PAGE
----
Olympic Games: Ohuruogu 'not ready to retire'

Christine Ohuruogu has insisted that she is not ready to hang up her spikes just yet as she ruled out a post-London 2012 Olympic Games retirement.

Olympic Games: Ohuruogu 'not ready to retire'

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Silver medallist Britain's Christine Ohuruogu wipes away a tear during the women's 400m victory ceremony (Reuters)

Victoria Pendleton was true to her word, walking away after London 2012 after winning gold in the keirin and silver in the individual sprint on the track, while closer to home for Ohuruogu, pole-vaulter Kate Dennison also decided to end her athletics career.

Double Olympic gold and bronze medallist Rebecca Adlington's future in the pool is also uncertain while Sir Chris Hoy's own cycling career is unlikely to extend beyond the Glasgow Commonwealth Games in 2014, if he gets there.

And, by her own admission, Ohuruogu did consider hanging up her spikes following the ten-minute walk home from the Olympic Stadium in Stratford, where she added 400m silver to her gold at Beijing 2008.

But, having experienced huge support from the British public both inside and outside the Olympic Stadium, Ohuruogu maintains she still has the hunger to race at the top level.

"Leading up to the Games I thought that would be it for me," said Ohuruogu. "But after it all I'm still pretty happy here and I wouldn't mind sticking around.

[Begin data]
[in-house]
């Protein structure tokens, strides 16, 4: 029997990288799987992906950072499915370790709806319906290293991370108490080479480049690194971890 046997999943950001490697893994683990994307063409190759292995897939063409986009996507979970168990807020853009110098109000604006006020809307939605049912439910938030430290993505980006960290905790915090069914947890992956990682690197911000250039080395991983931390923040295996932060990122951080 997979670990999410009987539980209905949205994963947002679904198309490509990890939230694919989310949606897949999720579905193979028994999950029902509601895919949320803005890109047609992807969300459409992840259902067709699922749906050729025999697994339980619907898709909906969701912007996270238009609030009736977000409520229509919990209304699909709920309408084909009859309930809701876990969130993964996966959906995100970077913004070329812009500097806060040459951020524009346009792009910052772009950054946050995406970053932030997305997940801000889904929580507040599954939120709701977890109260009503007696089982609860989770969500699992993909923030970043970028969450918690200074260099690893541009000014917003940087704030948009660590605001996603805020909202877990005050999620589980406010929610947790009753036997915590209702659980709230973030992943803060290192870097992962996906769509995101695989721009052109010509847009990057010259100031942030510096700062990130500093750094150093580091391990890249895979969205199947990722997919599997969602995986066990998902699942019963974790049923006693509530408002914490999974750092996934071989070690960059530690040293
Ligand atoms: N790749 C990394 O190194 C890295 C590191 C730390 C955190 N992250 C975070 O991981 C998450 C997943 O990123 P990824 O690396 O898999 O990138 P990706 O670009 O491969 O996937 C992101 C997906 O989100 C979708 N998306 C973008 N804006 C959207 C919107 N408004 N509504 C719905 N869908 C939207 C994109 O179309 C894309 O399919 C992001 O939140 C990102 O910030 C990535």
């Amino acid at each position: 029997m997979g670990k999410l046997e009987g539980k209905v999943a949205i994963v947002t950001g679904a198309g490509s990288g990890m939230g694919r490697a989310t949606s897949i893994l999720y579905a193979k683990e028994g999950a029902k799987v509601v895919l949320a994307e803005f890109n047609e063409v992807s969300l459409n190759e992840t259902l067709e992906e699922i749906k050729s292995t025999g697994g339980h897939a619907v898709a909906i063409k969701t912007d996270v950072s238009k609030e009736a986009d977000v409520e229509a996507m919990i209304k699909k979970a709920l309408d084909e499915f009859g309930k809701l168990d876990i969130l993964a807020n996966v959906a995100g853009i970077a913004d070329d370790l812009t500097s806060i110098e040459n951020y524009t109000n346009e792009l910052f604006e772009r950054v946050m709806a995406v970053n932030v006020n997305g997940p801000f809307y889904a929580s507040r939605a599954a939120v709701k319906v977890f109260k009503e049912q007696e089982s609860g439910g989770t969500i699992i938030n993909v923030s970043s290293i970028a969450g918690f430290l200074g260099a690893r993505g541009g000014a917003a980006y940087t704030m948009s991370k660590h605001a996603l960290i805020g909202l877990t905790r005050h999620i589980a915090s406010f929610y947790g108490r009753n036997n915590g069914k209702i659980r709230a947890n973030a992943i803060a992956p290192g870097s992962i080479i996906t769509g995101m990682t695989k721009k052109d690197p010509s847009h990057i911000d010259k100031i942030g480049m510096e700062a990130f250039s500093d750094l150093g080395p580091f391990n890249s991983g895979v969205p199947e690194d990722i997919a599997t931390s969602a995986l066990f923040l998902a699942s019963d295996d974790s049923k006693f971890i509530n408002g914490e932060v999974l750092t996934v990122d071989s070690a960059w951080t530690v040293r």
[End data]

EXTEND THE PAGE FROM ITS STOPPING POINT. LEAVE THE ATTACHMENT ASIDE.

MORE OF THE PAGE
"When I mentioned retirement to my coach [Lloyd Cowan] all he said was 'we have to start training'. He wouldn't let me.

"I am enjoying taking a break and time away from him but I'm excited to start training again. I'm not yet back into full training but I'm gradually doing more and more. We are still contemplating whether or not we will do an indoor season but I want to give the body enough time to rest in order to build it back up.

"The World Championships are what we are looking at next year and they are the most realistic aim. I have already won a gold medal at the worlds so my opinion about the meet doesn't change and I am not running there to make a statement.

"Having won Olympic silver I believe I can do whatever I put my mind to so I think I can go faster than I have ever done before. Next year is a big year and having that in mind will spur me on.

"It is not difficult to find a drive. I want to go back to training and get better and start setting new goals for myself. As long as I'm in good shape I will continue. My event is difficult to train for because it involves a lot of impact work but it makes life a lot easier to handle if you are happy in what you are doing."

Retaining funding as part of the world class performance programme for 2013, Ohuruogu is intrigued by who will replace Charles van Commenee as UKA head coach after the Dutch taskmaster stepped down following London 2012.

But, with the appointment of Neil Black as performance director, Ohuruogu believes the shake-up will bring the best out of Britain's athletes.

"I didn't have anyone in mind to replace Charles but he certainly did a good job and it was time for him to move on and face a new challenge," she added.

"Neil will have a good influence on the team. Change is never necessarily a bad thing. Hopefully the shake up will allow people to believe in themselves, get the best out of themselves and have a different perspective on where they are at."

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